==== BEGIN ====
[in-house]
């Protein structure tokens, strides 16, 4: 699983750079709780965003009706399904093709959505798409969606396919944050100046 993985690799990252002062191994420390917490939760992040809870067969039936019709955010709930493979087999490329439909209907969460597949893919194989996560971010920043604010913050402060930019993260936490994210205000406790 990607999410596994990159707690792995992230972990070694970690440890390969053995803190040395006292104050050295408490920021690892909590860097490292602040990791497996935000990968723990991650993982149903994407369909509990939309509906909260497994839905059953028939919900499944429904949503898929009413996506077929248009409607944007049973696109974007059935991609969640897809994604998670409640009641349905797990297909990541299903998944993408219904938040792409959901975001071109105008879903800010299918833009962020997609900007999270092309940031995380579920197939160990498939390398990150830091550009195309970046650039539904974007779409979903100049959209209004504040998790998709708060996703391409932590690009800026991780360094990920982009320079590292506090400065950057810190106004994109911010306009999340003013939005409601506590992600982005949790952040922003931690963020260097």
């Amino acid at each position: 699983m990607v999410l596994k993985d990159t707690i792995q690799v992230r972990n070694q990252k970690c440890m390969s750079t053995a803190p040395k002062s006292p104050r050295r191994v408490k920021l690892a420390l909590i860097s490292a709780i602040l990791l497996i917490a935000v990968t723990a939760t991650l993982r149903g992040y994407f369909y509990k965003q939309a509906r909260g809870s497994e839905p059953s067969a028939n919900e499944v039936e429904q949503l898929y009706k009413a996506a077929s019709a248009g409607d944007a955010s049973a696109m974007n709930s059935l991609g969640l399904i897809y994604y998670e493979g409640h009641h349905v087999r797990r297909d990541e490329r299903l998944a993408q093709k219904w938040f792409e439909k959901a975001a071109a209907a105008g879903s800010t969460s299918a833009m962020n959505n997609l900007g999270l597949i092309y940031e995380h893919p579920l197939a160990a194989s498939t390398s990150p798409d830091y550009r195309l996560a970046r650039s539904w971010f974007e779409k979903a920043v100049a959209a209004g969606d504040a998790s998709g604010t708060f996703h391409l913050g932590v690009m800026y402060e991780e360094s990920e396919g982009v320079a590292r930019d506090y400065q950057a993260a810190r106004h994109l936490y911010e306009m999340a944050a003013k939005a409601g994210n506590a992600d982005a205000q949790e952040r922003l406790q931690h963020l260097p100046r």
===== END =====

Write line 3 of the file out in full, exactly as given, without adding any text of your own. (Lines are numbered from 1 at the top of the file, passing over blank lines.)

């Amino acid at each position: 699983m990607v999410l596994k993985d990159t707690i792995q690799v992230r972990n070694q990252k970690c440890m390969s750079t053995a803190p040395k002062s006292p104050r050295r191994v408490k920021l690892a420390l909590i860097s490292a709780i602040l990791l497996i917490a935000v990968t723990a939760t991650l993982r149903g992040y994407f369909y509990k965003q939309a509906r909260g809870s497994e839905p059953s067969a028939n919900e499944v039936e429904q949503l898929y009706k009413a996506a077929s019709a248009g409607d944007a955010s049973a696109m974007n709930s059935l991609g969640l399904i897809y994604y998670e493979g409640h009641h349905v087999r797990r297909d990541e490329r299903l998944a993408q093709k219904w938040f792409e439909k959901a975001a071109a209907a105008g879903s800010t969460s299918a833009m962020n959505n997609l900007g999270l597949i092309y940031e995380h893919p579920l197939a160990a194989s498939t390398s990150p798409d830091y550009r195309l996560a970046r650039s539904w971010f974007e779409k979903a920043v100049a959209a209004g969606d504040a998790s998709g604010t708060f996703h391409l913050g932590v690009m800026y402060e991780e360094s990920e396919g982009v320079a590292r930019d506090y400065q950057a993260a810190r106004h994109l936490y911010e306009m999340a944050a003013k939005a409601g994210n506590a992600d982005a205000q949790e952040r922003l406790q931690h963020l260097p100046r």